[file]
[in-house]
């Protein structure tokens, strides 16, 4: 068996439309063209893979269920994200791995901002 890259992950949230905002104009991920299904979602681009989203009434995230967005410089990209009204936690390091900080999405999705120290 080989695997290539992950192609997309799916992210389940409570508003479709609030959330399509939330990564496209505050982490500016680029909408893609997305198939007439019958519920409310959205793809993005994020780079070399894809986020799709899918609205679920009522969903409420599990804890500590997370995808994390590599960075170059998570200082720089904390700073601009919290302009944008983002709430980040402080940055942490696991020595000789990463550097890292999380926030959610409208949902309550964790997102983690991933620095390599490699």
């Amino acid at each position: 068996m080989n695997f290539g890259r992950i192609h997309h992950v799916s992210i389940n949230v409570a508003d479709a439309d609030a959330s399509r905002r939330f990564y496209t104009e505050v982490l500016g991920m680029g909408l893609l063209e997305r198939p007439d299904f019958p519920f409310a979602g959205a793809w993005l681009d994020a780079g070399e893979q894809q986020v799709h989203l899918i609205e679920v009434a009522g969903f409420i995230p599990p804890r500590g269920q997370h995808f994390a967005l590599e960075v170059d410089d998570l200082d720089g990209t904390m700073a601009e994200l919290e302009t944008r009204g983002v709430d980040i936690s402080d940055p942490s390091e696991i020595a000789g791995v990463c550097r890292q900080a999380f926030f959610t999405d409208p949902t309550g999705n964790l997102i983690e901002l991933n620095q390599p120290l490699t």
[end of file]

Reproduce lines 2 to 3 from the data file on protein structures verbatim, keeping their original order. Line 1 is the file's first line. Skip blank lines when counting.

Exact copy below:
């Protein structure tokens, strides 16, 4: 068996439309063209893979269920994200791995901002 890259992950949230905002104009991920299904979602681009989203009434995230967005410089990209009204936690390091900080999405999705120290 080989695997290539992950192609997309799916992210389940409570508003479709609030959330399509939330990564496209505050982490500016680029909408893609997305198939007439019958519920409310959205793809993005994020780079070399894809986020799709899918609205679920009522969903409420599990804890500590997370995808994390590599960075170059998570200082720089904390700073601009919290302009944008983002709430980040402080940055942490696991020595000789990463550097890292999380926030959610409208949902309550964790997102983690991933620095390599490699």
């Amino acid at each position: 068996m080989n695997f290539g890259r992950i192609h997309h992950v799916s992210i389940n949230v409570a508003d479709a439309d609030a959330s399509r905002r939330f990564y496209t104009e505050v982490l500016g991920m680029g909408l893609l063209e997305r198939p007439d299904f019958p519920f409310a979602g959205a793809w993005l681009d994020a780079g070399e893979q894809q986020v799709h989203l899918i609205e679920v009434a009522g969903f409420i995230p599990p804890r500590g269920q997370h995808f994390a967005l590599e960075v170059d410089d998570l200082d720089g990209t904390m700073a601009e994200l919290e302009t944008r009204g983002v709430d980040i936690s402080d940055p942490s390091e696991i020595a000789g791995v990463c550097r890292q900080a999380f926030f959610t999405d409208p949902t309550g999705n964790l997102i983690e901002l991933n620095q390599p120290l490699t």